Homework 3 (due 4/23) CSC 202

We finished Chapter 2 and started talking about relations (Section 3.1).

Submission: you can submit the homework to me either by hardcopy in class or email it to me.

1. [SQL Queries, 30pt] For each SQL query, please submit your SQL and a printout of the resulting table. Be careful writing both of these, and make sure you double-check that your output is what you expect it to be.

1. [10pt] List courses that were not taught before 2006. (This includes courses that have not been taught at all.) In our database this would list all courses except for CSC 440 and CSC 489 (which were taught in 2005).
2. [20pt] List students that have taken courses in all departments. [This one is a bit tricky, review our last SQL examples]. Our university has four departments right now: CSC, IT, GPH and DC (from the course table) and there is no student that has taken courses in all departments, but we can add one, for example:

insert into student
values ('Grenninger', 'Pavel', 67754, 132132132, 'GRD', 'COMP-SCI', 'Chicago', 2001);

insert into enrolled
values (67754, 1092, 'Fall', 2003);

insert into enrolled
values (67754, 9219, 'Winter', 2004);

insert into enrolled
values (67754, 8772, 'Fall', 2005);

insert into enrolled
values (67754, 2987, 'Fall', 2004);

The four departments should not be hardcoded into the query, but should be

2. [Symmetric Difference]

The symmetric difference of two sets A and B is defined as A Δ B := (A-B) u (B-A).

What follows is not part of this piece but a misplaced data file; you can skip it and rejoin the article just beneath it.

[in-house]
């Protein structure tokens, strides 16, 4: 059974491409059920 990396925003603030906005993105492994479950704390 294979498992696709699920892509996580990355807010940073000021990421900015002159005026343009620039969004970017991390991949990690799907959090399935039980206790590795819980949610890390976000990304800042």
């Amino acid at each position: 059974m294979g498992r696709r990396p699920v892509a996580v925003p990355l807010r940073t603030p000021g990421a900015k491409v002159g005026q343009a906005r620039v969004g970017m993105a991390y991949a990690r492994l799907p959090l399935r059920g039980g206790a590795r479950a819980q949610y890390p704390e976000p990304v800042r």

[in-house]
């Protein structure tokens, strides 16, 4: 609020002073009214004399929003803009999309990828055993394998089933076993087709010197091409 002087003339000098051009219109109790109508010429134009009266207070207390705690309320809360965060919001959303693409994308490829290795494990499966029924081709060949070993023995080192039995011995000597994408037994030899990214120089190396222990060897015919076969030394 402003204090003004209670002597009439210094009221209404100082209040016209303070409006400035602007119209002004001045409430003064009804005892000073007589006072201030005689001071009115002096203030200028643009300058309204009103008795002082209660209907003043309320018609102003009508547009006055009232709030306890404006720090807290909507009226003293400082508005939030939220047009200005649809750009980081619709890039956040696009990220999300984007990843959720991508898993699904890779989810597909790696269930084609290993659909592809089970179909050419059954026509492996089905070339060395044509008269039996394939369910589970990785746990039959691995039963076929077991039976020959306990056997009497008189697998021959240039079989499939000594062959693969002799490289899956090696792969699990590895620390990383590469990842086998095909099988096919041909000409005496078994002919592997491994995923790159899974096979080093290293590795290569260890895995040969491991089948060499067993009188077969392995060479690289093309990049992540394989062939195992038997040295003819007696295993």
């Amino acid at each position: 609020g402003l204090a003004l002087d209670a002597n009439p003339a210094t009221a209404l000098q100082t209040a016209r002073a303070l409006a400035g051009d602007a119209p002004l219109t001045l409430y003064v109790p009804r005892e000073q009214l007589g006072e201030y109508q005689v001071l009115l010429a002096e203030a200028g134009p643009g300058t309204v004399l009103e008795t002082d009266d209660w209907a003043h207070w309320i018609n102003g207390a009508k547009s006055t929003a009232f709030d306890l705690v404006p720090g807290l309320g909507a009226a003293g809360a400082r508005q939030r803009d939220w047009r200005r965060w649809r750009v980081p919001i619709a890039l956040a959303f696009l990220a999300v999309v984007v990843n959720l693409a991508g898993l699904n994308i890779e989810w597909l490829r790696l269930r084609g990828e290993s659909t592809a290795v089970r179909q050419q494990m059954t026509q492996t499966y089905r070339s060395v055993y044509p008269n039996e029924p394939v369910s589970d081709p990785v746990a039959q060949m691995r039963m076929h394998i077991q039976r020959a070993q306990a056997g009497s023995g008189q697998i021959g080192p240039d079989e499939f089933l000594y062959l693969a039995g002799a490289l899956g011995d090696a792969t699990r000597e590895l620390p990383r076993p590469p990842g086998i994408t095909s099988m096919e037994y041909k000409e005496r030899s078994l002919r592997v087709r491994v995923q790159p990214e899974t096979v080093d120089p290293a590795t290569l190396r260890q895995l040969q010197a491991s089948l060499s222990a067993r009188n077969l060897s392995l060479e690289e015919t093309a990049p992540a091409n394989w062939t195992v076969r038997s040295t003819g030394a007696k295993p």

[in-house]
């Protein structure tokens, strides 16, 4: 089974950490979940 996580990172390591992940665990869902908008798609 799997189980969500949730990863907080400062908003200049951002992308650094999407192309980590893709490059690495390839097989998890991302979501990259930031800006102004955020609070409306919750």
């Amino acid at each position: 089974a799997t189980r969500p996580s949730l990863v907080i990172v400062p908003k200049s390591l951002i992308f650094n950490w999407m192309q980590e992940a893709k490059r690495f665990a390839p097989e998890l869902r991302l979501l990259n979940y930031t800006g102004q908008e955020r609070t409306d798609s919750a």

1. [5pt] Draw a Venn diagram and identify A Δ B in the diagram by shading it.
2. [5pt] What does it mean if A Δ B = ø ? Re-express that condition using other terminology we have seen.

3. [Venn diagrams, 10pt]

Draw a Venn diagram for three sets, and label all the (eight) regions with the sets they correspond to (e.g. A n B n C or A n B n C). (see Figure 2.3, page 17 of the week 2 notes for an example on two sets).

4. [Pairs, 5pt] Let A = {1, 2, 3} and B = {Lisa, Bart, Homer}. Compute the Cartesian product A x B. (Double-check the number of elements.)

5. [Powerset, 10pt] Compute

P({Lisa, Bart, Maggie}) - P({Lisa, Bart, Homer}),

where P is the powerset. Hint: there is an easy and a hard (well, more cumbersome) way to do this.

6. [Extra Credit] Can you draw a Venn diagram for four sets? (The sets do not have to be circles, they can be other shapes.) There should be 16 regions.

7. [Extra Credit] If you find any typos and mistakes in the lecture notes, please let me know.

Marcus Schaefer
Last updated: April 17th, 2007.